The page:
The Reserve Bank will soon decide whether it's time to hike the cash rate. Is this likely to happen in April?
The Reserve Bank of Australia (RBA) is set to have its monthly board meeting at 2.30pm AEST to discuss whether it's time to increase the cash rate.
This comes off the back of last month's meeting, where RBA Governor Philip Lowe said that a cash rate hike this year is 'plausible'.
The RBA has maintained that the cash rate will not increase until inflation and wage growth are 'sustainably' within the 2 to 3% target range.
Inflation data from the ABS revealed that underlying inflation hit 2.6% in December 2021 - which is the "midpoint of the target band" according to Dr Lowe.
Until then the RBA had repeatedly missed its inflation targets for around seven years.
Wage growth also fell into the RBA's target range, rising to 2.3% in December 2021 according to ABS data.
With the prospect of a cash rate hike this year now on the cards, what are the odds the RBA will pull the trigger today?
|Wage Price Index||2.3||1¾||+0.55|
(a) * Estimate based on available data.
Sources: ABS; RBA
The votes are in: No rate hike is expected today
Tapas Strickland, NAB's Director of Economics, said "no change is expected" to come from the RBA's meeting today, but that the key focus will be on the final policy paragraph.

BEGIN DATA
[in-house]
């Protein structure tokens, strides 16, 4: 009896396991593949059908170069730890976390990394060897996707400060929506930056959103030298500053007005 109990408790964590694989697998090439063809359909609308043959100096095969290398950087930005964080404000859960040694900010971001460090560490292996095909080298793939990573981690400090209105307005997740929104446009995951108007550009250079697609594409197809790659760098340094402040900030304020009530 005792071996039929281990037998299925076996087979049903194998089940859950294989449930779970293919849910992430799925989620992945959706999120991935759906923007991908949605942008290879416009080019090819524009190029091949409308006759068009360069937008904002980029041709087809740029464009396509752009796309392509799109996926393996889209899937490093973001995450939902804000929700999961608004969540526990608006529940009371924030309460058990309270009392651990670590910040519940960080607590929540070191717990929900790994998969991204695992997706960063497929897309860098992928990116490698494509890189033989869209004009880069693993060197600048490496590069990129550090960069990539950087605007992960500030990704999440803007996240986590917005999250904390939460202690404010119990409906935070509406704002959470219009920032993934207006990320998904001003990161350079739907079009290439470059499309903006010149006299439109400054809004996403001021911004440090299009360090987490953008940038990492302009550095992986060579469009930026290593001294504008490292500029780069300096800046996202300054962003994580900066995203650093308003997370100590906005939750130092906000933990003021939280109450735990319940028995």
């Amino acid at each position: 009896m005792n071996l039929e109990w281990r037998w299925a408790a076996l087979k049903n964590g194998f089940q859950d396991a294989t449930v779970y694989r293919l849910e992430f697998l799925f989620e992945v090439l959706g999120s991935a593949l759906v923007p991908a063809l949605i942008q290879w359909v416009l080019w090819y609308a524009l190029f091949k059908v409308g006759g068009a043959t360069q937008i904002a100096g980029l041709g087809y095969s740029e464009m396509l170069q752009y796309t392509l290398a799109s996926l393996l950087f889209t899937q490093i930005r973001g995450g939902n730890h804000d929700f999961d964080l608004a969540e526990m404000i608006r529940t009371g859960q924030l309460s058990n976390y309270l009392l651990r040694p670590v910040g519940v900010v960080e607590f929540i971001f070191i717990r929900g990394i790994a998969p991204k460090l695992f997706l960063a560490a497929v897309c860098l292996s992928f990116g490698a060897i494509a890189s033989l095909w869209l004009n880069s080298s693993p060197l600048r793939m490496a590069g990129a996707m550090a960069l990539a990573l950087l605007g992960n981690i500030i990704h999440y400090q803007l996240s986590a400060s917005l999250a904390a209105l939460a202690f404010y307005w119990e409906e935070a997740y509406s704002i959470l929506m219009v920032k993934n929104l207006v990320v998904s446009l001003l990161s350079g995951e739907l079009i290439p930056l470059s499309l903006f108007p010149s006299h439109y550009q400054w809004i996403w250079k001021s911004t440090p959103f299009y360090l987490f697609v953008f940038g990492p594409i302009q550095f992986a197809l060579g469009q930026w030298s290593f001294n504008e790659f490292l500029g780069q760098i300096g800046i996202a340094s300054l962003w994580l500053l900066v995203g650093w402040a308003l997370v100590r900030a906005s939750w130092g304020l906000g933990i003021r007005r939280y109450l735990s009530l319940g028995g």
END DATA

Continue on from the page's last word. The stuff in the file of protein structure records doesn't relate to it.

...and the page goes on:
"The prior March post-meeting Statement concluded 'The Board is prepared to be patient as it monitors how the various factors affecting inflation in Australia evolve'," Mr Strickland said.
"With core inflation expected to blast through the RBA’s February SoMP forecasts, the RBA will have reduced scope to be patient in balancing the risks of moving too early against moving too late."
Mr Strickland said unemployment is already at its lowest since 1974 and set to dip below 4% next month, and NAB forecasts trimmed mean inflation for the March quarter to hit 1.2%.
"If the RBA removes the word 'patient', markets will take that as a sign of a clear nod to the importance of the March quarter's Consumer Price Index (CPI) and lines up a May or June for the first rate hike," he said.
Shane Oliver, AMP Chief Economist, also believes the RBA will leave the cash rate untouched today.
"We expect the first rate hike in June and the cash rate to reach 0.75% by year end and 1.5% next year," Mr Oliver said.
"The extra stimulus in the Budget increases the chance that the first rate hike is 0.4% rather than 0.15% (taking the cash rate to 0.5%), with the cash rate reaching 1% by year-end."
Anneke Thompson, Chief Economist at CreditorWatch, said the cash rate should remain unchanged for at least one more month as the Federal Election looms.
"It does, however, seem that inflation is here to stay, at least for the short term, and therefore a rise in the cash rate is imminent," Ms Thompson said.
"Even higher wage growth is forecasted once bonuses, promotions and other measures of labour elasticity are factored in."
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